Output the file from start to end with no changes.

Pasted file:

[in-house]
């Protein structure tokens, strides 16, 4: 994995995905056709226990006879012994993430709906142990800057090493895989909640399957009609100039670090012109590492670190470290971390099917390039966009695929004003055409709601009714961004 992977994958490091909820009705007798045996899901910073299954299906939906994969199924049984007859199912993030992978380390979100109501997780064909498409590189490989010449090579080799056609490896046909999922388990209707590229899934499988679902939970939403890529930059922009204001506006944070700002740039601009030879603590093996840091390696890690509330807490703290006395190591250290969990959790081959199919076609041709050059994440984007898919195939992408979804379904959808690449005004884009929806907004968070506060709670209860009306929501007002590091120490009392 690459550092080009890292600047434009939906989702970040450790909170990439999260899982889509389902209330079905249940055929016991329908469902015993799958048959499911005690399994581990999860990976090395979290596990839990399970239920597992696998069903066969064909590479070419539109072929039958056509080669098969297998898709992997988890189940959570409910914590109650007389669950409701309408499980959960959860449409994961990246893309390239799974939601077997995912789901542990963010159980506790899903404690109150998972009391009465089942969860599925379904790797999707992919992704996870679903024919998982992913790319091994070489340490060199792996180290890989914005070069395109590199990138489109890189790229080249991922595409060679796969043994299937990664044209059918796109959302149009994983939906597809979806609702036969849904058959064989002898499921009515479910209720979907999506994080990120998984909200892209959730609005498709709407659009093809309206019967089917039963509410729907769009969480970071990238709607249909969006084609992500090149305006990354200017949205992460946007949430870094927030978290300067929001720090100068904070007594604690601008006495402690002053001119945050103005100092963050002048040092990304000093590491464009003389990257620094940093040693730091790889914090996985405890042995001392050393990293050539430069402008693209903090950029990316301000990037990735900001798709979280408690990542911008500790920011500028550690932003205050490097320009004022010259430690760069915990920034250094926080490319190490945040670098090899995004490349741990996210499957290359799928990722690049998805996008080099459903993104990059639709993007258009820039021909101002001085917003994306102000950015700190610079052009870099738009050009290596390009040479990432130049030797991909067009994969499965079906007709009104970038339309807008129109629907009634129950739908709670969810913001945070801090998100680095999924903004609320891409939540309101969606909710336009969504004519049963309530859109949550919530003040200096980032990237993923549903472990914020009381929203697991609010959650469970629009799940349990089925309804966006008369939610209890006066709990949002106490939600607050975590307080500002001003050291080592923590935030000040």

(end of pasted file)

[in-house]
């Protein structure tokens, strides 16, 4: 994995995905056709226990006879012994993430709906142990800057090493895989909640399957009609100039670090012109590492670190470290971390099917390039966009695929004003055409709601009714961004 992977994958490091909820009705007798045996899901910073299954299906939906994969199924049984007859199912993030992978380390979100109501997780064909498409590189490989010449090579080799056609490896046909999922388990209707590229899934499988679902939970939403890529930059922009204001506006944070700002740039601009030879603590093996840091390696890690509330807490703290006395190591250290969990959790081959199919076609041709050059994440984007898919195939992408979804379904959808690449005004884009929806907004968070506060709670209860009306929501007002590091120490009392 690459550092080009890292600047434009939906989702970040450790909170990439999260899982889509389902209330079905249940055929016991329908469902015993799958048959499911005690399994581990999860990976090395979290596990839990399970239920597992696998069903066969064909590479070419539109072929039958056509080669098969297998898709992997988890189940959570409910914590109650007389669950409701309408499980959960959860449409994961990246893309390239799974939601077997995912789901542990963010159980506790899903404690109150998972009391009465089942969860599925379904790797999707992919992704996870679903024919998982992913790319091994070489340490060199792996180290890989914005070069395109590199990138489109890189790229080249991922595409060679796969043994299937990664044209059918796109959302149009994983939906597809979806609702036969849904058959064989002898499921009515479910209720979907999506994080990120998984909200892209959730609005498709709407659009093809309206019967089917039963509410729907769009969480970071990238709607249909969006084609992500090149305006990354200017949205992460946007949430870094927030978290300067929001720090100068904070007594604690601008006495402690002053001119945050103005100092963050002048040092990304000093590491464009003389990257620094940093040693730091790889914090996985405890042995001392050393990293050539430069402008693209903090950029990316301000990037990735900001798709979280408690990542911008500790920011500028550690932003205050490097320009004022010259430690760069915990920034250094926080490319190490945040670098090899995004490349741990996210499957290359799928990722690049998805996008080099459903993104990059639709993007258009820039021909101002001085917003994306102000950015700190610079052009870099738009050009290596390009040479990432130049030797991909067009994969499965079906007709009104970038339309807008129109629907009634129950739908709670969810913001945070801090998100680095999924903004609320891409939540309101969606909710336009969504004519049963309530859109949550919530003040200096980032990237993923549903472990914020009381929203697991609010959650469970629009799940349990089925309804966006008369939610209890006066709990949002106490939600607050975590307080500002001003050291080592923590935030000040």